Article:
Marek A. Holocaust testimony (HVT-2961) interviewed by Leo Spitzer and Marianne Hirsch
- La Paz, Bolivia : Fortunoff Video Archive for Holocaust Testimonies, 1995
- Interview Date
- March 16, 1995.
- 4 copies: Hi8 master; 3/4 in. dub; Betacam SP dub; and 1/2 in. VHS with time coding.
- Cite As
- Marek A. Holocaust Testimony (HVT-2961). Fortunoff Video Archive for Holocaust Testimonies, Yale University Library.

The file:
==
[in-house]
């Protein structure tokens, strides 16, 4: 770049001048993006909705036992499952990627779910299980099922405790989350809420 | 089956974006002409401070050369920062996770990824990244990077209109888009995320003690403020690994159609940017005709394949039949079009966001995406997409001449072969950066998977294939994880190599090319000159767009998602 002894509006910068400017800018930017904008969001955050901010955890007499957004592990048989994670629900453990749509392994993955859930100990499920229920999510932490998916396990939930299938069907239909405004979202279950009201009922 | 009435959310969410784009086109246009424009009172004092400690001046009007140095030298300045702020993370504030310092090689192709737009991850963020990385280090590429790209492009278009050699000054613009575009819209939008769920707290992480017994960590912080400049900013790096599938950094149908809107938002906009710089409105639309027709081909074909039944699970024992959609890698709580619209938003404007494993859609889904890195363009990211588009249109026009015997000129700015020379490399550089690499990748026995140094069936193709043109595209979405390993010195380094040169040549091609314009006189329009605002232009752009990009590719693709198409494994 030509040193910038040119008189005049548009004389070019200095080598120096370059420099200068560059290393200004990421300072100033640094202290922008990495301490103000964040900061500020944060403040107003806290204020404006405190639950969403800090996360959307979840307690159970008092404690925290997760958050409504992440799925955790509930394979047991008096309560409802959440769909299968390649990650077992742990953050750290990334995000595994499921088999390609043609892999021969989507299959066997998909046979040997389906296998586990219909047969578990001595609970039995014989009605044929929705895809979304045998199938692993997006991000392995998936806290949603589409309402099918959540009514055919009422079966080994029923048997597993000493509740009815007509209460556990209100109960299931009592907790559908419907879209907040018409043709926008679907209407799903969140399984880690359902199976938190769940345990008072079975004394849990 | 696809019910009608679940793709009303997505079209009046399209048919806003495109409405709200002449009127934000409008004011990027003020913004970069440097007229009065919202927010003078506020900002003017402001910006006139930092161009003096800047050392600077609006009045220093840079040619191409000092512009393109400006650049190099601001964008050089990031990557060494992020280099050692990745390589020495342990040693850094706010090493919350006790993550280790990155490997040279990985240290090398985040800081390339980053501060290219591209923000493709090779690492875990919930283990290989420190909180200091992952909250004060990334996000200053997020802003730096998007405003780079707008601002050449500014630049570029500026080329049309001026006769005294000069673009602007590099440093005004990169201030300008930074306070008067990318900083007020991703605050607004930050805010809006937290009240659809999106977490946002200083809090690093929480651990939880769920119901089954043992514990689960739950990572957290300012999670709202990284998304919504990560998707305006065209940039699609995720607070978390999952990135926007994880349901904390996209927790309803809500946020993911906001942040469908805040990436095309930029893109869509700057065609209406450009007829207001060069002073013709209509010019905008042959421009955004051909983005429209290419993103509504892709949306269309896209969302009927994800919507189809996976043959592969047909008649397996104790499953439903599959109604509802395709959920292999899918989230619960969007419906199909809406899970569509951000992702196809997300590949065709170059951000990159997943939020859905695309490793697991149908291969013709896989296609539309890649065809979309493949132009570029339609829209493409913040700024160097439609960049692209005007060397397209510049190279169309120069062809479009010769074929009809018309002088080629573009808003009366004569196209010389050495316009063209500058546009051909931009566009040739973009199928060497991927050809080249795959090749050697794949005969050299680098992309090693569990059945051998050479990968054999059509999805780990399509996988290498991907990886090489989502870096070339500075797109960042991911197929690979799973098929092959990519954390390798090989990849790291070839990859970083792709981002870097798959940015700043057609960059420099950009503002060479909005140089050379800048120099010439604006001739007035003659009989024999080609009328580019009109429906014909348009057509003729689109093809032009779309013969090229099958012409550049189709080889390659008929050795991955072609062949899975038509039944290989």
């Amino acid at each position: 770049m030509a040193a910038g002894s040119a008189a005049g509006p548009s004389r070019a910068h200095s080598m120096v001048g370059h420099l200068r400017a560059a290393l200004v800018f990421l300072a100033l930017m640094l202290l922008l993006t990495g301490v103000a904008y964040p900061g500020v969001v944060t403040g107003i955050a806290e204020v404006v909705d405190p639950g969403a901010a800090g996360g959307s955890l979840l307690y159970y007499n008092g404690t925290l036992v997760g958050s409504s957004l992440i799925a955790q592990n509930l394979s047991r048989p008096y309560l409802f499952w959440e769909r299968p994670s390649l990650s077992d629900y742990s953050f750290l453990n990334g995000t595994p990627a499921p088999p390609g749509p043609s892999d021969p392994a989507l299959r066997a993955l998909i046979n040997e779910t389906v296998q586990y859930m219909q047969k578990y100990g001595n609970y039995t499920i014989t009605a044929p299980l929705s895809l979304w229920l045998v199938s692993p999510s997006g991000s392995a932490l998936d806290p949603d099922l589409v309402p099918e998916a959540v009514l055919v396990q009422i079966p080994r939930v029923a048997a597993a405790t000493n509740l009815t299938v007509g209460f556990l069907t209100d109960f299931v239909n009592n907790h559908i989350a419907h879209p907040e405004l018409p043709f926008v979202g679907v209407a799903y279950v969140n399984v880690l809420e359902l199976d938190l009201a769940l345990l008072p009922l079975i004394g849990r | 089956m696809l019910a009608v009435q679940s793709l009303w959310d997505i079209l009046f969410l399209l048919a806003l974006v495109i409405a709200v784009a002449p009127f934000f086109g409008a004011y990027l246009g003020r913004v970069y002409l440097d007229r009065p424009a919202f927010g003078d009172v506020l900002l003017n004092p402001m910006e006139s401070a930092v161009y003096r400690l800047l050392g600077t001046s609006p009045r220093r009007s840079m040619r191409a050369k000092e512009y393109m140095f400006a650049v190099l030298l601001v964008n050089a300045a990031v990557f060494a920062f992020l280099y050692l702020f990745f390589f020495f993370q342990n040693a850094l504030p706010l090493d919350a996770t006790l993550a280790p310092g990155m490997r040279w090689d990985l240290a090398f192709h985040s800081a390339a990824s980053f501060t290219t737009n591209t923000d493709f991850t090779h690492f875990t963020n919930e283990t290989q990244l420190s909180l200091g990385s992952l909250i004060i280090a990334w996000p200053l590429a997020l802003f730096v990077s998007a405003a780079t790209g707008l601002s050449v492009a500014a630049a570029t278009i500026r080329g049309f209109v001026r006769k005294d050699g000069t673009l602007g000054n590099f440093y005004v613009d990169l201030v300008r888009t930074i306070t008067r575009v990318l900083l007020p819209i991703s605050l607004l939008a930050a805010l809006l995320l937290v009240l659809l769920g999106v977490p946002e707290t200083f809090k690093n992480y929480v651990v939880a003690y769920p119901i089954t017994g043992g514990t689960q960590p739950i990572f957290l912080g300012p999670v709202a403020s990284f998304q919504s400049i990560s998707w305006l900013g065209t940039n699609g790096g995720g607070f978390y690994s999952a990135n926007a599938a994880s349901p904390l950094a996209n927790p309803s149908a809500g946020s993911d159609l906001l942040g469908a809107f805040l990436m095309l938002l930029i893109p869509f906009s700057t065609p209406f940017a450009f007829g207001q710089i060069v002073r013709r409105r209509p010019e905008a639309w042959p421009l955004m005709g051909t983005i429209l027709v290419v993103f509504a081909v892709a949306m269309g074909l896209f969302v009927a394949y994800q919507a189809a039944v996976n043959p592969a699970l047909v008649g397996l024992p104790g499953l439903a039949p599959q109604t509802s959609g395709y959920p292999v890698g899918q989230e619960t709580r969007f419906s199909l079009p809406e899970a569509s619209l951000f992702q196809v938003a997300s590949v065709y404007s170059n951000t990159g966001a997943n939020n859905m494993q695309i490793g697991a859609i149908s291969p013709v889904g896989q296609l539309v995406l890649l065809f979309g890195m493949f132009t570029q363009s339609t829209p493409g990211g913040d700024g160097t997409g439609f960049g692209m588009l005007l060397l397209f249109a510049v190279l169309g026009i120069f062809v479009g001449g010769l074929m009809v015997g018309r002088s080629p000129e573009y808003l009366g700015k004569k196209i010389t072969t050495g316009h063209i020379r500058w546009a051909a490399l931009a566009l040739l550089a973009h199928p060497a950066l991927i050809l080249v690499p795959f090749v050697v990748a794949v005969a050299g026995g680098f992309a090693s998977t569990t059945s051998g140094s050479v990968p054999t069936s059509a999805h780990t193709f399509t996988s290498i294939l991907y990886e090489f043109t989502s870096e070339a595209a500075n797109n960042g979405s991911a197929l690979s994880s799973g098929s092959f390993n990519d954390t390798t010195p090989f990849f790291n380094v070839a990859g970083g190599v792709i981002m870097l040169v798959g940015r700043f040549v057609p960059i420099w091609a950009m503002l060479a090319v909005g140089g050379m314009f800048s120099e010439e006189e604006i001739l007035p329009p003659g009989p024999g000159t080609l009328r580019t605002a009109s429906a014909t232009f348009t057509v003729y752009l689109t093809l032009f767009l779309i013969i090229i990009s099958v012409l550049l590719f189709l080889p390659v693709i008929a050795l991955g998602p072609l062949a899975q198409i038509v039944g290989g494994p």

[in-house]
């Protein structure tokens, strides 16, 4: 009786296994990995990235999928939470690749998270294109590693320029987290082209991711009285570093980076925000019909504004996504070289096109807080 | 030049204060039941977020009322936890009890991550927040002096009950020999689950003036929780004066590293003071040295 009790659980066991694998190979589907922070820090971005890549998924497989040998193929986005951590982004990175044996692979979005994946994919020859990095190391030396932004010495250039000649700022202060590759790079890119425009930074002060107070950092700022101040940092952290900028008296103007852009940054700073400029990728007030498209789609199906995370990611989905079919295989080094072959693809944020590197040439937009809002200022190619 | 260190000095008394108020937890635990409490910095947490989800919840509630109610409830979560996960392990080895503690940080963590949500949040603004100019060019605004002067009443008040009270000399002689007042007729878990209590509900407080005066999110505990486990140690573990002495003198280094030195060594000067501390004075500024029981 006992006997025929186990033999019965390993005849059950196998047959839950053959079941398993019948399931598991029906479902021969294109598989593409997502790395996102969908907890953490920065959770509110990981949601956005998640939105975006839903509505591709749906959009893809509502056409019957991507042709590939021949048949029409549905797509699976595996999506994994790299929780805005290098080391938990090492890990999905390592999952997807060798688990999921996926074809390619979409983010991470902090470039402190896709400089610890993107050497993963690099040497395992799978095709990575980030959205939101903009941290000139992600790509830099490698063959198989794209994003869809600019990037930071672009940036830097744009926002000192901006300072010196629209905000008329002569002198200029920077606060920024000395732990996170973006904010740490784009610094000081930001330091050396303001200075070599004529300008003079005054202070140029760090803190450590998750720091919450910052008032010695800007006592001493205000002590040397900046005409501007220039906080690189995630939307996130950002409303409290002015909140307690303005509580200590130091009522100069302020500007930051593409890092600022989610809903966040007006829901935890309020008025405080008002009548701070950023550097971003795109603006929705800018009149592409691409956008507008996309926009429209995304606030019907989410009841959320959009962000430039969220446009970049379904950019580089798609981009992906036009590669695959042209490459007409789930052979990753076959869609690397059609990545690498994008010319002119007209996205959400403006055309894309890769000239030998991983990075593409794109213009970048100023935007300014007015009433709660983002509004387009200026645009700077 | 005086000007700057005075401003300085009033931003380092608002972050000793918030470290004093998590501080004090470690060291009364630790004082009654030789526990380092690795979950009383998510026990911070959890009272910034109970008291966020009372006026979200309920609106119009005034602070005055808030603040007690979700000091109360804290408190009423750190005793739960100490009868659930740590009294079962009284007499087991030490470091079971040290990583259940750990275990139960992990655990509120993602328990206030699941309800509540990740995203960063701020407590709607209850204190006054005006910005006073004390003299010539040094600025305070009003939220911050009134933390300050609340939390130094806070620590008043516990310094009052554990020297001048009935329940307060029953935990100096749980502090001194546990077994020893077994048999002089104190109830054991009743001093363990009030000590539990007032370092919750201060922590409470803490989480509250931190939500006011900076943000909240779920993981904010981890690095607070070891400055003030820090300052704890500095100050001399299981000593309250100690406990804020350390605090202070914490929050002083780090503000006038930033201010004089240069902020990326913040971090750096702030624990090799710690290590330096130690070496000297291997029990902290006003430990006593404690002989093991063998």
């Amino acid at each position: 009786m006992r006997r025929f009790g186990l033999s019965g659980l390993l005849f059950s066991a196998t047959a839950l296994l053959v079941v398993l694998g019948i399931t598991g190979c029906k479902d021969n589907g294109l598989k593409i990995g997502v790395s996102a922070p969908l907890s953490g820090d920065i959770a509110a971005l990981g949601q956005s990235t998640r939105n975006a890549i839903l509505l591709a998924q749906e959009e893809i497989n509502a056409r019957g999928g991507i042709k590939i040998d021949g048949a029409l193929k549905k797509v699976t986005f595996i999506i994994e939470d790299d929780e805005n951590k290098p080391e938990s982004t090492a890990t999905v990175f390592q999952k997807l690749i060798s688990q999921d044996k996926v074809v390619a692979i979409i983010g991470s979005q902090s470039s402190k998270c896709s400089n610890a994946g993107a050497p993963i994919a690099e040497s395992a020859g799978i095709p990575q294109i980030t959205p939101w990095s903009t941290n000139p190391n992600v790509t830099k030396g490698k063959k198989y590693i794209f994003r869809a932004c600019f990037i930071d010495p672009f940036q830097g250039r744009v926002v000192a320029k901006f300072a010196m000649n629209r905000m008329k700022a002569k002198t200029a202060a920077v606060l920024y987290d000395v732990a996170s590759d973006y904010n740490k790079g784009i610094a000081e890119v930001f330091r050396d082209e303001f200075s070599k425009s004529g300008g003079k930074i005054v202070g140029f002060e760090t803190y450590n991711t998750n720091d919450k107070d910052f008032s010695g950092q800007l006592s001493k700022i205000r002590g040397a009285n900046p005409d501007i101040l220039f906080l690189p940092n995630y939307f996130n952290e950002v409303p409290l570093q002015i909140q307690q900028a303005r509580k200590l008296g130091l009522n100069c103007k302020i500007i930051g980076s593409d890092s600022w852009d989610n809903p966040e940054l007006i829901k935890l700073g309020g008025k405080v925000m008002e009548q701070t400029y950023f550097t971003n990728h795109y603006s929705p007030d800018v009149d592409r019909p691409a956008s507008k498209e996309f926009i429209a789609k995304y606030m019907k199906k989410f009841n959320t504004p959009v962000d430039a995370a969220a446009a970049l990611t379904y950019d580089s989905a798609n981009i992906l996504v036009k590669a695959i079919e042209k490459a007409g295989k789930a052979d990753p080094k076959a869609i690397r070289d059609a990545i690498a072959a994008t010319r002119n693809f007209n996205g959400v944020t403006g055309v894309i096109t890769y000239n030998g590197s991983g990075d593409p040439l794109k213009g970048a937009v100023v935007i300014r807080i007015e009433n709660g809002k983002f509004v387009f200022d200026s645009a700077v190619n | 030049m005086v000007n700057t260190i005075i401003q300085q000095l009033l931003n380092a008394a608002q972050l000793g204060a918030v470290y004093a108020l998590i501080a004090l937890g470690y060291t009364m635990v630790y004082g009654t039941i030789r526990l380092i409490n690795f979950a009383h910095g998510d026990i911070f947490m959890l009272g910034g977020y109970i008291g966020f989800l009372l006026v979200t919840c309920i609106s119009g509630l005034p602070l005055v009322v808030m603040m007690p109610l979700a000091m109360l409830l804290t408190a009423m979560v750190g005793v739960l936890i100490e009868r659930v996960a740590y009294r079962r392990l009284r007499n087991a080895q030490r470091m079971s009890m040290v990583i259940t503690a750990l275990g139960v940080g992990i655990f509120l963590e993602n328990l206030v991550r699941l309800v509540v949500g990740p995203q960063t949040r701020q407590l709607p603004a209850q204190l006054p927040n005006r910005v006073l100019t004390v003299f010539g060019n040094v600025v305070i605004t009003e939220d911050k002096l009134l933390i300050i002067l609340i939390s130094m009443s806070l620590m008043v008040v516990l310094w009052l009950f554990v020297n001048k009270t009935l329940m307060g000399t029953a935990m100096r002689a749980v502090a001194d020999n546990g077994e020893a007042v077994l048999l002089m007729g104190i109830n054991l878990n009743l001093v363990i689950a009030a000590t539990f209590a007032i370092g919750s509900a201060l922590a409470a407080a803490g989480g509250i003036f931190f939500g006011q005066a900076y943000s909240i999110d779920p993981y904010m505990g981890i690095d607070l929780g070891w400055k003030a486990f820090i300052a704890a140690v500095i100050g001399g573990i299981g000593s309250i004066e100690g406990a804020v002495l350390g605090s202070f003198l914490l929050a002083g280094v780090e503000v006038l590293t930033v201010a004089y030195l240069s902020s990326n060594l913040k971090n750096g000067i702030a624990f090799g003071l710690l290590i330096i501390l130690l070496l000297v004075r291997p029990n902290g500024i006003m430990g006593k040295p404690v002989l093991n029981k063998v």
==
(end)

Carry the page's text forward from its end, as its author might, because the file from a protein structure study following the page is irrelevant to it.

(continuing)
Videotape testimony of Marek A., who was born in Łódź, Poland in 1926. He recounts moving to Kalisz, where his sister was born, then to Warsaw; attending Jewish schools; German invasion; anti-Jewish restrictions; ghettoization; attending a clandestine school; pervasive starvation; assignment to a German uniform factory; his family and friends building a bunker; hiding there during the ghetto uprising; surrendering when the building was burned; deportation to Majdanek; separation from his mother and sister (he never saw them again); transfer with his father to Budzyń; slave labor in an airplane factory; Kommandant Feiks killing many prisoners; transfer to Mielec in 1944; his father's arrival on the next transport; volunteering for the drafting office, a privileged position; a German engineer giving him extra food; transfer to Wieliczka, Flossenbürg, then Hersbruck; assignment to a different barrack than his father; slave labor building tunnels; public hanging of an escapee; a death march; his father giving him a piece of bread; a friend assisting him to walk; remaining in a makeshift hospital in Schmidmühlen when he could no longer walk; a Polish prisoner-doctor operating on his legs; liberation by United States troops; assistance from the Red Cross; hospitalization; living in a refugee camp; reunion with his father in Munich; emigration to Bolivia via Paris, Genoa, and Rio de Janeiro with assistance from the Joint; his and his father's marriage to survivors; the births of three children; his father's emigration to Israel in 1972; and his death in 1981. Mr. A. discusses a visit to Majdanek, where he said kaddish for his mother and sister (he shows photographs from the trip); pervasive painful memories and nightmares; and pain whenever he shares his experiences.